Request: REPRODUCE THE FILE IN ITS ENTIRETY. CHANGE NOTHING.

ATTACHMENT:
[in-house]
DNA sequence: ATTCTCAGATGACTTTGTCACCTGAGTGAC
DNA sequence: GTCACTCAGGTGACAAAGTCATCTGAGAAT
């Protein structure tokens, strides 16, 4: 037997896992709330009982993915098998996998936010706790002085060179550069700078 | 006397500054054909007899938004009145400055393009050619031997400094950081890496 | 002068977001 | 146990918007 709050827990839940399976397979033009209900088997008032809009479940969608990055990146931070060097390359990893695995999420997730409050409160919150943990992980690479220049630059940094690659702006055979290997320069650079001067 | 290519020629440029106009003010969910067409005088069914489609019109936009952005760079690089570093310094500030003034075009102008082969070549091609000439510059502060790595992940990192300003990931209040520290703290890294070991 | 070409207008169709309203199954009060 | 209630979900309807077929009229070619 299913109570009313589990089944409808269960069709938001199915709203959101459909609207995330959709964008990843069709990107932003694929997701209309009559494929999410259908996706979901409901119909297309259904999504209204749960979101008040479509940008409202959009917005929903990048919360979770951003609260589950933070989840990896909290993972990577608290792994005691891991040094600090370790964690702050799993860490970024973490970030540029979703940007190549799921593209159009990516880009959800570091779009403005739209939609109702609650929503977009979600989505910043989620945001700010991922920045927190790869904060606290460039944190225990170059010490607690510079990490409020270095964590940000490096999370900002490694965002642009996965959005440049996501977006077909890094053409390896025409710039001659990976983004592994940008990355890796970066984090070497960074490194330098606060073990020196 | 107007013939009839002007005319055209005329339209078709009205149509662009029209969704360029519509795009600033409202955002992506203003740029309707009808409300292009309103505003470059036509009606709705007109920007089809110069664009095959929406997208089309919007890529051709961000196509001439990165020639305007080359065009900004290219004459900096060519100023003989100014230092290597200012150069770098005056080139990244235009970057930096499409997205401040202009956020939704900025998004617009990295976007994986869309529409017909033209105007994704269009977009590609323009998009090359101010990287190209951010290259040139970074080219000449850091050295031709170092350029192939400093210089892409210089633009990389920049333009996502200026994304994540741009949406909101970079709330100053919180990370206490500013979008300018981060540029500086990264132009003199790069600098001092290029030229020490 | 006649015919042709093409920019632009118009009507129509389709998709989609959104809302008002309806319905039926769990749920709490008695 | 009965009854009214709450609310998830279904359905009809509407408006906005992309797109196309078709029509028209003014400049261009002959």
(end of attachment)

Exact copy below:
[in-house]
DNA sequence: ATTCTCAGATGACTTTGTCACCTGAGTGAC
DNA sequence: GTCACTCAGGTGACAAAGTCATCTGAGAAT
């Protein structure tokens, strides 16, 4: 037997896992709330009982993915098998996998936010706790002085060179550069700078 | 006397500054054909007899938004009145400055393009050619031997400094950081890496 | 002068977001 | 146990918007 709050827990839940399976397979033009209900088997008032809009479940969608990055990146931070060097390359990893695995999420997730409050409160919150943990992980690479220049630059940094690659702006055979290997320069650079001067 | 290519020629440029106009003010969910067409005088069914489609019109936009952005760079690089570093310094500030003034075009102008082969070549091609000439510059502060790595992940990192300003990931209040520290703290890294070991 | 070409207008169709309203199954009060 | 209630979900309807077929009229070619 299913109570009313589990089944409808269960069709938001199915709203959101459909609207995330959709964008990843069709990107932003694929997701209309009559494929999410259908996706979901409901119909297309259904999504209204749960979101008040479509940008409202959009917005929903990048919360979770951003609260589950933070989840990896909290993972990577608290792994005691891991040094600090370790964690702050799993860490970024973490970030540029979703940007190549799921593209159009990516880009959800570091779009403005739209939609109702609650929503977009979600989505910043989620945001700010991922920045927190790869904060606290460039944190225990170059010490607690510079990490409020270095964590940000490096999370900002490694965002642009996965959005440049996501977006077909890094053409390896025409710039001659990976983004592994940008990355890796970066984090070497960074490194330098606060073990020196 | 107007013939009839002007005319055209005329339209078709009205149509662009029209969704360029519509795009600033409202955002992506203003740029309707009808409300292009309103505003470059036509009606709705007109920007089809110069664009095959929406997208089309919007890529051709961000196509001439990165020639305007080359065009900004290219004459900096060519100023003989100014230092290597200012150069770098005056080139990244235009970057930096499409997205401040202009956020939704900025998004617009990295976007994986869309529409017909033209105007994704269009977009590609323009998009090359101010990287190209951010290259040139970074080219000449850091050295031709170092350029192939400093210089892409210089633009990389920049333009996502200026994304994540741009949406909101970079709330100053919180990370206490500013979008300018981060540029500086990264132009003199790069600098001092290029030229020490 | 006649015919042709093409920019632009118009009507129509389709998709989609959104809302008002309806319905039926769990749920709490008695 | 009965009854009214709450609310998830279904359905009809509407408006906005992309797109196309078709029509028209003014400049261009002959």